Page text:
The decision of the Board is a result of a decision-making process in which the agency did not accurately identify relevant and important matter relating to the propriety or desirability of the action in question that a rational decision maker in similar circumstances would have considered prior to taking that action. The Board incorrectly stated that opium plants are in Schedule 1 and marijuana belongs in the same classification as opium plants. Opium plants have always been in both state and federal Schedule 2 and marijuana is in Schedule 1. If marijuana belongs in the same classification as opium plants, then marijuana is clearly in the wrong schedule.
The decision of the Board was not required by law and has a negative impact on public health so grossly disproportionate to the benefits accruing to the public interest that it must necessarily be deemed to lack any foundation in rational agency policy. The Board has no legal authority to withhold its advice from the legislature and the Board has a duty to protect the public interest by advising the legislature annually. The Board’s arguments that the legislature must reclassify a substance before the Board can reclassify it is completely backward from the plain meaning of the statute. The Board’s role is to advise the legislature, not to wait for advice from the legislature.
The decision of the Board was based on an irrational, illogical, and wholly unjustifiable application of law to fact because the Board said it can only reclassify products and then recommended the reclassification of cannabidiol which is not a product. The Board said it had no idea what was in the various products covered by the Iowa Medical Cannabidiol Act and then recommended that cannabidiol be reclassified. Cannabidiol is not a product.
The decision of the Board was an abuse of discretion because the Board made up its mind to deny the petition and then tried to come up with reasons for it. The reasons given were just opinions of various Board members that were not based in fact or law.
WHEREFORE, the Petitioner prays for:
I certify under penalty of perjury that on or before January 4, 2016, and in compliance with the notice requirements of Iowa Code Section 17A.19(2), I effected service of notice of this action by mailing copies of this petition to all parties of record in the underlying case before the Iowa Board of Pharmacy addressed to the parties or their attorney of record as follows:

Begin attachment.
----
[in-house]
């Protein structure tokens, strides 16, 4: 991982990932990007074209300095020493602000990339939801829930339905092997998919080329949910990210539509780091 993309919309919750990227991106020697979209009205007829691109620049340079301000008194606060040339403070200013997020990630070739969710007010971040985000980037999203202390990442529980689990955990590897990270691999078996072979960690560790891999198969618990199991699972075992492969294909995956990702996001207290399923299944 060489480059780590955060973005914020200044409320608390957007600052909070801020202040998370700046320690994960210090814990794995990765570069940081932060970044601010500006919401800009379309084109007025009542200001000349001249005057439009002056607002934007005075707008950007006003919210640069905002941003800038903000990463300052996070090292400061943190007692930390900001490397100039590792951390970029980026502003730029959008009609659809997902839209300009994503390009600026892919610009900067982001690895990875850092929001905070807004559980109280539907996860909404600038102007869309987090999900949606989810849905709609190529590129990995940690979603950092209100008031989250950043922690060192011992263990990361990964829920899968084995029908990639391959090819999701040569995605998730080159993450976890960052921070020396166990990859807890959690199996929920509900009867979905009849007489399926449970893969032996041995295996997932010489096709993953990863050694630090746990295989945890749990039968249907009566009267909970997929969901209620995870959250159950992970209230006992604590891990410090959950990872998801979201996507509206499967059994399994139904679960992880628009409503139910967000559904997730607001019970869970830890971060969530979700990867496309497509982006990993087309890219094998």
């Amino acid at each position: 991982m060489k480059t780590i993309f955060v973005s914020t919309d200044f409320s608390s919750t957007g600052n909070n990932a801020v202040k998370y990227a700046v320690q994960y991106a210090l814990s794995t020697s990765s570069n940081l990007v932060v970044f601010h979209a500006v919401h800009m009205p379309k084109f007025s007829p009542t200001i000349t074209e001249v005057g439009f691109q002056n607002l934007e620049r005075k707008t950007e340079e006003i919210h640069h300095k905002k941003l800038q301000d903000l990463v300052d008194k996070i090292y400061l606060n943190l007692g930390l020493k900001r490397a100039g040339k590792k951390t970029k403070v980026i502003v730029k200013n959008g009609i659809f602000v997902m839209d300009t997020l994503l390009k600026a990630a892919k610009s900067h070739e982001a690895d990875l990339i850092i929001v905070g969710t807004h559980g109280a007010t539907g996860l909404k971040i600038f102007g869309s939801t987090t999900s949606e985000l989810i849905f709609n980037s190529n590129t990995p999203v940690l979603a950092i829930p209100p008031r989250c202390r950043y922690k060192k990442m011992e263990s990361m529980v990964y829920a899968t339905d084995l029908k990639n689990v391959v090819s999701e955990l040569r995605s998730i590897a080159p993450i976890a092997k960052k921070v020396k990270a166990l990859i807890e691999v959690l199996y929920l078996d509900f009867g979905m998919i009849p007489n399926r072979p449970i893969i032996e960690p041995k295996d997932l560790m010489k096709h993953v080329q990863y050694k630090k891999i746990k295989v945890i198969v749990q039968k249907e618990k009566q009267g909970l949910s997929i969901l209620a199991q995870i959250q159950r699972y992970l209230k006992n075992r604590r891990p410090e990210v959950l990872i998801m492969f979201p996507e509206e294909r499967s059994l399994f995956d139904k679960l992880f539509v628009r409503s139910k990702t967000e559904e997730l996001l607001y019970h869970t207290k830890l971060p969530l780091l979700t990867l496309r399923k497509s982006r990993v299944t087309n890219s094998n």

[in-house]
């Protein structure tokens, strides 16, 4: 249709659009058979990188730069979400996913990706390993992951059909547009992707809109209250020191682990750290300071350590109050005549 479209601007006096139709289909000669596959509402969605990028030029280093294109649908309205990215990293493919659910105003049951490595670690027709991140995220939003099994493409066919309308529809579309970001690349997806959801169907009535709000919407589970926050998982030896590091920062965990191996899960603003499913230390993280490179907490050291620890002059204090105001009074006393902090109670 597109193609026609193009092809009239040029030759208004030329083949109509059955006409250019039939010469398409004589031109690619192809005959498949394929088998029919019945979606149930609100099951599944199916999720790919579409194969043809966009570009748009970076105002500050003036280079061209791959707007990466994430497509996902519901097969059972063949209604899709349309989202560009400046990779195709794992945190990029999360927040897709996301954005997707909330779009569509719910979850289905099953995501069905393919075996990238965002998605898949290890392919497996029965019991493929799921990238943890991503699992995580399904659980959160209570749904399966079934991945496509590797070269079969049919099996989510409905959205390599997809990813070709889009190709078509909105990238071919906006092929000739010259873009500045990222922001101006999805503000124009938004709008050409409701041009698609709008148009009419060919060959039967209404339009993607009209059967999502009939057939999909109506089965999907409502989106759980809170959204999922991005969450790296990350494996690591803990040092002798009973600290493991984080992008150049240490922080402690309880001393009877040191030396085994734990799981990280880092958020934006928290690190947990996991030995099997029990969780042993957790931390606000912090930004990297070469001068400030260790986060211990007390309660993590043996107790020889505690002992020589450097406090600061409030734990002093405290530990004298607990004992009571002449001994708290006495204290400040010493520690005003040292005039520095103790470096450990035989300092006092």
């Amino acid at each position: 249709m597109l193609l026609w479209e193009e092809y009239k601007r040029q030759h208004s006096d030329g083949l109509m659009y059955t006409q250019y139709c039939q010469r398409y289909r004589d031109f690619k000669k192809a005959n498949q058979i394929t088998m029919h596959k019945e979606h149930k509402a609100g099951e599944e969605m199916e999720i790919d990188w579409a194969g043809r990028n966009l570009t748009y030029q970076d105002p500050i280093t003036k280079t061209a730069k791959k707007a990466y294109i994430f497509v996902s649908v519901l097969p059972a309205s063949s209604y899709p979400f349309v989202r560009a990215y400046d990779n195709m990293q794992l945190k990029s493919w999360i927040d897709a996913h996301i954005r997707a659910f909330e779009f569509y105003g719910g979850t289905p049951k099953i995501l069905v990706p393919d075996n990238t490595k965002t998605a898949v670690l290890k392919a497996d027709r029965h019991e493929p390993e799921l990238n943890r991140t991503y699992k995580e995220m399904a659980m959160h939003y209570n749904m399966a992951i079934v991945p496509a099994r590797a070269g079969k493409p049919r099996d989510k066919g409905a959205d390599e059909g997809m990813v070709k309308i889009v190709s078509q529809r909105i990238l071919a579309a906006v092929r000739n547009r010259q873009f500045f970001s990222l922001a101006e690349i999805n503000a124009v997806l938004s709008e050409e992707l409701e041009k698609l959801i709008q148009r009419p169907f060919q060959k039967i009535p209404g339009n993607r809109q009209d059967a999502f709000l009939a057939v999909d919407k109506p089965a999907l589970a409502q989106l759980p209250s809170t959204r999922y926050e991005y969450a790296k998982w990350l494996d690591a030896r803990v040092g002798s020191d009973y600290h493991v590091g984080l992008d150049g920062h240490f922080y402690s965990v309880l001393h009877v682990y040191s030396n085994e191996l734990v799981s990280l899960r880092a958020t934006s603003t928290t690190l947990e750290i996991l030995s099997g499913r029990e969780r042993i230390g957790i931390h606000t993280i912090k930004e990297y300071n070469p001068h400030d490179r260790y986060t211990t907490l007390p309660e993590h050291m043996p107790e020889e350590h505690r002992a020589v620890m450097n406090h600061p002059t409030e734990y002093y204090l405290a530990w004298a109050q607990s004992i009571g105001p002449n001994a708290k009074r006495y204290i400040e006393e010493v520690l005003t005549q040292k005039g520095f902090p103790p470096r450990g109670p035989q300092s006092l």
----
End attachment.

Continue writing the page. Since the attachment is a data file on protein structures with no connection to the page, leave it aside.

[fn1] Alaska Statutes § 17.37 (1998); Arizona Revised Statutes, Title 36, Chapter 28.1, §§ 36-2801 through 36-2819 (2010); California Health & Safety Code § 11362.5 (1996); Colorado Constitution Article XVIII, Section 14 (2000); Connecticut Public Act No. 12-55, Connecticut General Statutes, Chapter 420f (2012); Delaware Code, Title 16, Chapter 49A, §§ 4901A through 4926A (2011); Hawaii Revised Statutes § 329-121 (2000); Illinois Public Act 98-0122 (2013), 410 Ill. Comp. Stat. Ann. 130/1-130/199 (2014); 22 Maine Revised Statutes § 2383-B (1999); Annotated Code of Maryland Section 13–3301 through 13–3303 and 13–3307 through 13–3311 (2014); Massachusetts Chapter 369 of the Acts of 2012 (2012); Michigan Compiled Laws, Chapter 333, §§ 333.26421 through 333.26430 (2008); Minnesota SF 2470 -- Signed into law by Gov. Mark Dayton on May 29, 2014, Approved: By Senate 46-16, by House 89-40, Effective: May 30, 2014; Montana Code Annotated § 50-46-101 (2004); Nevada Constitution Article 4 § 38 - Nevada Revised Statutes Annotated § 453A.010 (2000); New Hampshire Revised Statutes Annotated Chapter 126-W (2013); New Jersey Public Laws 2009, Chapter 307, New Jersey Statutes, Chapter 24:6I, §§ 24:61-1 through 24:6I-16 (2010); New Mexico Statutes Annotated § 30-31C-1 (2007); New York Pub. Health §§ 3360–3369-e (2014); Oregon Revised Statutes § 475.300 (1998); Rhode Island General Laws § 21-28.6-1 (2006); 18 Vermont Statutes Annotated § 4471 (2004); Revised Code Washington (ARCW) § 69.51A.005 (1998).